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Why app design defects should not be “won’t fix”. Part 2

There is another group of graphic defects connected not to usability, but mostly the application functionality itself. Among them: FPS rate (frames per second). Is it good enough for high-performance games? Does the application display properly both in portrait and landscape orientations on the screen?
30 September 2014
Quality assurance
The article by a1qa
a1qa

We continue the topic of design defects. In case you missed the first part of the article, you can read it here.

Graphic description

There is another group of graphic defects connected not to usability, but mostly the application functionality itself.

Among them: FPS rate (frames per second). Is it good enough for high-performance games? Does the application display properly both in portrait and landscape orientations on the screen?

This group of possible defects is a must-know for any mobile QA engineer since they are official mobile development compliances.

The most useful and known among them are iOS Human Interface Guidelines (iOS HIG) and Android User Interface Guidelines (Android UIG).

These documents could help provide serious arguments in discussions with developers about potential “won’t fixes.”

Recommendations presented in these docs are not strict rules, especially for Android, but they are really useful in terms of user interaction and pretty stable for a long time with minor changes, which is a good sign that they are truly functional.

Below you can find a selection of such recommendations concerning design and a small part of the whole list. For the full version please see the original documents:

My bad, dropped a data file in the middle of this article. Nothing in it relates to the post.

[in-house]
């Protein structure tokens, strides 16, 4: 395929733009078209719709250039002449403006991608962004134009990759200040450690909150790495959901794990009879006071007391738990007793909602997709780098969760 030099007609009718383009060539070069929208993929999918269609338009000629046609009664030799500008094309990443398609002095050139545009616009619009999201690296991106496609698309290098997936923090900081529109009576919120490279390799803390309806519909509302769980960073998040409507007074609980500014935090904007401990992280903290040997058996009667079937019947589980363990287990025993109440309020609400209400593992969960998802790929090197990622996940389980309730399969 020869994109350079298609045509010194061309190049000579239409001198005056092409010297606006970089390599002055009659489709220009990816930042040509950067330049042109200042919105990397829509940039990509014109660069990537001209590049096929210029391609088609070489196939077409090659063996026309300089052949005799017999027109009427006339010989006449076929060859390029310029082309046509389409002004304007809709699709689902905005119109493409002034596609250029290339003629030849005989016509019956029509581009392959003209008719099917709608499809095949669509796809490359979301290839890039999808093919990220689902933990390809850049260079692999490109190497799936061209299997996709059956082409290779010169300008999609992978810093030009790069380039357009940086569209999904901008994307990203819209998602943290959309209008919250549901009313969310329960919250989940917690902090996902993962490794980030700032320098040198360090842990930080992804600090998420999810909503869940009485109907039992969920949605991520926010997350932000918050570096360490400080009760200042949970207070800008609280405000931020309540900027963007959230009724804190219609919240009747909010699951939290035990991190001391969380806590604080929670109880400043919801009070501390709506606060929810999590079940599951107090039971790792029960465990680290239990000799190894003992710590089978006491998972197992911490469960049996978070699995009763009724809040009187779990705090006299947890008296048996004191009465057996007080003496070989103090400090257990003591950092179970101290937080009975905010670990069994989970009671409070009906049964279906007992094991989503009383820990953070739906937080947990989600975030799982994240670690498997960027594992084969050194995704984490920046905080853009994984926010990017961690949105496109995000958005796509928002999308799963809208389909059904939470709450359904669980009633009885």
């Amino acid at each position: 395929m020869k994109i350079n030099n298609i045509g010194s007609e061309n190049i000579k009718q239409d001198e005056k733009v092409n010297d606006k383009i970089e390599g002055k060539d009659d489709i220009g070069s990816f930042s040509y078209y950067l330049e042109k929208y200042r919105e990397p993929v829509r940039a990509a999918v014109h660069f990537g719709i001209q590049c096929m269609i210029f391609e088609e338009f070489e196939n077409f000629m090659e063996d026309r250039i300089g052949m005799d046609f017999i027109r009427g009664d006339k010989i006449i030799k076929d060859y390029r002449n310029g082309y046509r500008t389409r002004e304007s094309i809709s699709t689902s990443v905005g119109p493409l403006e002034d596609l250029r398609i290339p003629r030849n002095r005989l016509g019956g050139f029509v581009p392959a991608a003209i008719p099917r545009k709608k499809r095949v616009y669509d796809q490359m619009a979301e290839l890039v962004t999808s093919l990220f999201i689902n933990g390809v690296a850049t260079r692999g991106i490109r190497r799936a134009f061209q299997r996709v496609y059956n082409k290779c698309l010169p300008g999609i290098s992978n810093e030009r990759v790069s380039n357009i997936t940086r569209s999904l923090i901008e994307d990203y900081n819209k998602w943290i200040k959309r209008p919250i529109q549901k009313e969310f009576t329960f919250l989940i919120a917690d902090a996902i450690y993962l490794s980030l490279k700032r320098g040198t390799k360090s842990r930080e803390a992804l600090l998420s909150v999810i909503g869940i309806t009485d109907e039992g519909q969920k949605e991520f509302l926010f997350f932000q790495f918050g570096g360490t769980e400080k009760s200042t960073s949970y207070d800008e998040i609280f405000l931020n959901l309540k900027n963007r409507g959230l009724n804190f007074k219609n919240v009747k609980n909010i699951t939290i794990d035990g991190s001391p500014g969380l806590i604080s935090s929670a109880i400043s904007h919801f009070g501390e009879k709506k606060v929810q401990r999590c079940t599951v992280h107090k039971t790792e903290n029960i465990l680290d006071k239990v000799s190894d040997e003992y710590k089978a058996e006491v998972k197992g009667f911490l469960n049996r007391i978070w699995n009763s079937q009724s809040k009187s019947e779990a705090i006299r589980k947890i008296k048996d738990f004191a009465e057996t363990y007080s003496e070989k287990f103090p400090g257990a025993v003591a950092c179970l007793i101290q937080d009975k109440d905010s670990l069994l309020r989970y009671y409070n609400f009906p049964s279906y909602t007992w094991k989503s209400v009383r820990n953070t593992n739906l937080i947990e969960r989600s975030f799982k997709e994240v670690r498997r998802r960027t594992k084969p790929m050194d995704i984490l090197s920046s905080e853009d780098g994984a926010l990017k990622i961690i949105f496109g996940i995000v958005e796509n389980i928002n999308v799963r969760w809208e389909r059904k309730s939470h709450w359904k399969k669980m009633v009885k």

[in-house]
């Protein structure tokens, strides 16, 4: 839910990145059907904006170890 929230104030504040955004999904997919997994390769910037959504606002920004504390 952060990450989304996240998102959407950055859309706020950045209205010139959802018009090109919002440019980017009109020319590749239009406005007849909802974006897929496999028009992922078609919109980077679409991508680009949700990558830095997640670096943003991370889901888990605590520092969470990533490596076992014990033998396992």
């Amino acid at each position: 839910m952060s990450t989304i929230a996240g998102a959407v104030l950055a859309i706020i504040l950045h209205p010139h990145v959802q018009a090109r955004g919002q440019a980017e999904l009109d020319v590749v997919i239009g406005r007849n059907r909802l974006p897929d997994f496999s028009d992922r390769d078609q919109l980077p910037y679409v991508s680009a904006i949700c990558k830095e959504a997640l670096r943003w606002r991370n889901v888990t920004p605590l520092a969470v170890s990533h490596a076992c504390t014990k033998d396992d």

• The app should not contain depictions of gratuitous violence (iOS)
  • The app should not contain materials advocating against groups of people based on their race, religion, disability, gender, age, etc. (iOS)
  • The app should not contain sexually explicit or erotic content, icons, titles or descriptions (Android and iOS)
  • Use illumination and dimming to respond to touches, reinforce the resulting behavior of gestures, and indicate what actions are enabled and disabled (Android)
  • UI elements should have 8dp spacing (Android)
  • Touchable UI components should be laid out along 48dp units (Android)
  • Custom UI elements should not be used for a standard action (iOS)
  • UI must be optimized both for Retina and non-Retina displays (iOS)
  • UI elements from different versions of iOS should not be mixed (iOS)
  • The app must not contain materials or services that facilitate online gambling (Android)

THESE ARE just a few examples of usability and graphics recommendations that are presented in the official documents for iOS and Android – easily accessible when needed to state your case with developers during “won’t fix” discussions.

If nothing else, remember this: even if the application is extremely good in terms of the idea, if fonts are too small to read, colors are too bright, backlighting of important areas is absent, and other usability challenges exist, users will not get past the exterior to experience the gem on the inside.

The article Why app design defects should not be “won’t fix” was published in Mobile Marketer online edition.

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